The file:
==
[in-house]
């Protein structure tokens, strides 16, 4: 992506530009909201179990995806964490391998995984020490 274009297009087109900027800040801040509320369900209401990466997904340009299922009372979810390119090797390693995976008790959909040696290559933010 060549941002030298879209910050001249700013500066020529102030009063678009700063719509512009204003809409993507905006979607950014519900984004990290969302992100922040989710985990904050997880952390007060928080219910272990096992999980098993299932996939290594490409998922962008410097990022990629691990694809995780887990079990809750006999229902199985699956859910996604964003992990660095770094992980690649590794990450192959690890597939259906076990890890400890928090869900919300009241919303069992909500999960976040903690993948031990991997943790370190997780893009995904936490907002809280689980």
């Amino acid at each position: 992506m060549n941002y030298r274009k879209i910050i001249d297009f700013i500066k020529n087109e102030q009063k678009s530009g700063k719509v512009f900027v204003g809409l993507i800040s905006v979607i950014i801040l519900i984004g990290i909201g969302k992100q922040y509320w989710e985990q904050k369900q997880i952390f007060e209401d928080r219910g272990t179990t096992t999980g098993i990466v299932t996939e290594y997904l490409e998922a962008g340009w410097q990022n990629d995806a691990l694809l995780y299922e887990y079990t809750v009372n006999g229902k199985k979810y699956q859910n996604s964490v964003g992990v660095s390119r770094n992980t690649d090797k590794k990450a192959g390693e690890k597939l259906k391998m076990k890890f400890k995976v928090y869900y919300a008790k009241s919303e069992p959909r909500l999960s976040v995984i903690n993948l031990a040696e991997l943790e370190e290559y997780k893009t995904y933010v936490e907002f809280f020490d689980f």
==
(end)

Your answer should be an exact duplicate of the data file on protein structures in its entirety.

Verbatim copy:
[in-house]
């Protein structure tokens, strides 16, 4: 992506530009909201179990995806964490391998995984020490 274009297009087109900027800040801040509320369900209401990466997904340009299922009372979810390119090797390693995976008790959909040696290559933010 060549941002030298879209910050001249700013500066020529102030009063678009700063719509512009204003809409993507905006979607950014519900984004990290969302992100922040989710985990904050997880952390007060928080219910272990096992999980098993299932996939290594490409998922962008410097990022990629691990694809995780887990079990809750006999229902199985699956859910996604964003992990660095770094992980690649590794990450192959690890597939259906076990890890400890928090869900919300009241919303069992909500999960976040903690993948031990991997943790370190997780893009995904936490907002809280689980």
């Amino acid at each position: 992506m060549n941002y030298r274009k879209i910050i001249d297009f700013i500066k020529n087109e102030q009063k678009s530009g700063k719509v512009f900027v204003g809409l993507i800040s905006v979607i950014i801040l519900i984004g990290i909201g969302k992100q922040y509320w989710e985990q904050k369900q997880i952390f007060e209401d928080r219910g272990t179990t096992t999980g098993i990466v299932t996939e290594y997904l490409e998922a962008g340009w410097q990022n990629d995806a691990l694809l995780y299922e887990y079990t809750v009372n006999g229902k199985k979810y699956q859910n996604s964490v964003g992990v660095s390119r770094n992980t690649d090797k590794k990450a192959g390693e690890k597939l259906k391998m076990k890890f400890k995976v928090y869900y919300a008790k009241s919303e069992p959909r909500l999960s976040v995984i903690n993948l031990a040696e991997l943790e370190e290559y997780k893009t995904y933010v936490e907002f809280f020490d689980f």